The game was as disappointing as the “snow storm”.
With their season on the line against a streaking North Carolina team in front of a packed house at the Comcast Center, the Maryland Terrapins laid an egg on senior night and ended up on the wrong end of a 79-68 decision as the Tar Heels won their sixth game in a row.
The fact of the matter is that the Terps played this game much as they had every game and, for that matter, much of the season. They mixed in impressive runs and physical play with maddening mistakes and head-scratching mental lapses. That Maryland’s flaws and inconsistencies would prove to be its undoing this season just cannot be a surprise to anyone who has been paying attention.
The final stats showed that the Terps had only 14 turnovers on the night but they had three turnovers in their first four possessions in a game where a good start was crucial and their bad choices and decisions in the last three minutes of the first half turned a 27-24 Terp lead into a 34-27 deficit in the most critical stretch of the game.
Some of the Maryland flaws are epidemic in college hoops. Poor shooting, questionable shot selection critical turnovers, etc.
Some of them are specific to this club. While there is no question that poor guard play has been the major reason for Terrapin struggles- especially on the road- there are a number of contributing factors.
First, those guards have plenty of object lessons and game tape to learn from. Yet they commit the same errors game after game. Subtle things like using the wrong angle for an entry pass into the post or making the wrong read in transition haunt this team on a game by game basis and their lack of progression on this front had their coach Mark Turgeon apoplectic after this game. He mentioned the fact that they talk about those subtleties all the time, show hours of game tape underscoring all of those things yet the job doesn’t get done. The last possession of the first half had the coach particularly upset.
North Carolina had gone up by four points but Maryland had the ball with the shot clock off for the last possession of the half. Worst case scenario is that you hold the ball and take the last shot and miss it and you’re still only down four. Best case is that you make a bucket – or a three pointer- and you’ve cut the lead to two or one and go into the locker room down just one or two points on a high note.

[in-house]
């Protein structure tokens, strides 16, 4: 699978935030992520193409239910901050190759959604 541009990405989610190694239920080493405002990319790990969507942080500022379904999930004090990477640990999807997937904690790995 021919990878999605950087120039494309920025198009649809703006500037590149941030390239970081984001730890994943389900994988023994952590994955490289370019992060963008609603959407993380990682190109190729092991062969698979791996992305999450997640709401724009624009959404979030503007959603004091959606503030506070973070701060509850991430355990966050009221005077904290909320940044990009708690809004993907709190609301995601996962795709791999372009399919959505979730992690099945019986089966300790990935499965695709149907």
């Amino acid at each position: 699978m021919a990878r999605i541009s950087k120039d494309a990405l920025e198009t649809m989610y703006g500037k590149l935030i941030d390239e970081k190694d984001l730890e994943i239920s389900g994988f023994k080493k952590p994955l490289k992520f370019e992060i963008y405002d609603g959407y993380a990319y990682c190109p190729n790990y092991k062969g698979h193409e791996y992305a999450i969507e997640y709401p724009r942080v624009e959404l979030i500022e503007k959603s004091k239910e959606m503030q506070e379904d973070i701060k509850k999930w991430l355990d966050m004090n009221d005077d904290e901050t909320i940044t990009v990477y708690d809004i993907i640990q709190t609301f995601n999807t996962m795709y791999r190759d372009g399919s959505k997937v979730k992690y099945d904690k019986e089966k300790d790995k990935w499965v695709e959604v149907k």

As the clock ticked down Turgeon called for his players to hold the ball until the ten second mark and then run a set play. Point guard Seth Allen passed the ball to Nick Faust on the Maryland wing just inside the 25 second mark and Faust inexplicably took off to the Maryland basket, going one on five against the Carolina defense. The ball was batted away on the dribble and led to a three on one Tar Heel fastbreak.
Needless to say, North Carolina, currently playing with as much confidence and efficiency as anybody in the country, capitalized in a big way. Freshman Marcus Paige nailed a three pointer from the right wing with 17 seconds left to play and the Tar Heel lead was seven at the break. It could have been one or two, instead it’s seven. That’s a big difference for a team still trying to establish itself in March.
Make no mistake about it; this is not just about Faust and the rest of the Maryland guards.
Center Alex Len, playing once again in front of a host of NBA scouts, continued to struggle against an opponent where he appeared to have a favorable matchup. He finished with eight points and seven rebounds on 4-8 shooting. One of those baskets was on an alley-oop and the other three were on putbacks after offensive rebounds. None of those were moves made with his back to the basket. When you’ve seen the best the big guy has to offer, a performance like this is beyond frustrating.
And it’s not just about Len, either. It is truly a collective thing.
I’m taking some literary license with this a little but, the look on Turgeon’s face after the game seemed to say, “I never thought that 20-10 would feel so completely disappointing”.
While the Terps may have seen realistic hopes for March Madness slip away against North Carolina, they still have plenty to play for. The dysfunctional group that struggled to finish 17-15 is long gone. The new guys may have fostered some false hope with a 13-game run through November and December against inferior competition, but the quality of both the play and the players is dramatically better than it was just one year ago.
That seemed like small consolation to either Turgeon or Terrapin Nation after this loss.